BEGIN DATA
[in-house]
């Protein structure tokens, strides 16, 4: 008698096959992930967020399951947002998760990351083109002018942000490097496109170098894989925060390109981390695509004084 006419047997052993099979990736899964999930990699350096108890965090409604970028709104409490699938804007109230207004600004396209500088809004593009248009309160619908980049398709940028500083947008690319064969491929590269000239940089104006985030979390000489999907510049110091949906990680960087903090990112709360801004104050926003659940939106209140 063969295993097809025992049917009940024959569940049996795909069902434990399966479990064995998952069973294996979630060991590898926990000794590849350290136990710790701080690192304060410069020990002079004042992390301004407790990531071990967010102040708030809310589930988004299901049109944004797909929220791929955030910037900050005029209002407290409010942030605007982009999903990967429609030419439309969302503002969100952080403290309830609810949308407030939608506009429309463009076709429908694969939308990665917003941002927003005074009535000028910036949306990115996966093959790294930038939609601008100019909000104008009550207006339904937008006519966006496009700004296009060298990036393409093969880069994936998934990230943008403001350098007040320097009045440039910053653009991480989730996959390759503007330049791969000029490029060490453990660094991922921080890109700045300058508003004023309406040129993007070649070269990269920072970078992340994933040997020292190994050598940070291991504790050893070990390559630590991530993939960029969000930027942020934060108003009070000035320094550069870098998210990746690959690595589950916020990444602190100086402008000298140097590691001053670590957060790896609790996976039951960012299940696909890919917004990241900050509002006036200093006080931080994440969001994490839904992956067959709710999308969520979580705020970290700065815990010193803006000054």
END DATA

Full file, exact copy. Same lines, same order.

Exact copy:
[in-house]
């Protein structure tokens, strides 16, 4: 008698096959992930967020399951947002998760990351083109002018942000490097496109170098894989925060390109981390695509004084 006419047997052993099979990736899964999930990699350096108890965090409604970028709104409490699938804007109230207004600004396209500088809004593009248009309160619908980049398709940028500083947008690319064969491929590269000239940089104006985030979390000489999907510049110091949906990680960087903090990112709360801004104050926003659940939106209140 063969295993097809025992049917009940024959569940049996795909069902434990399966479990064995998952069973294996979630060991590898926990000794590849350290136990710790701080690192304060410069020990002079004042992390301004407790990531071990967010102040708030809310589930988004299901049109944004797909929220791929955030910037900050005029209002407290409010942030605007982009999903990967429609030419439309969302503002969100952080403290309830609810949308407030939608506009429309463009076709429908694969939308990665917003941002927003005074009535000028910036949306990115996966093959790294930038939609601008100019909000104008009550207006339904937008006519966006496009700004296009060298990036393409093969880069994936998934990230943008403001350098007040320097009045440039910053653009991480989730996959390759503007330049791969000029490029060490453990660094991922921080890109700045300058508003004023309406040129993007070649070269990269920072970078992340994933040997020292190994050598940070291991504790050893070990390559630590991530993939960029969000930027942020934060108003009070000035320094550069870098998210990746690959690595589950916020990444602190100086402008000298140097590691001053670590957060790896609790996976039951960012299940696909890919917004990241900050509002006036200093006080931080994440969001994490839904992956067959709710999308969520979580705020970290700065815990010193803006000054």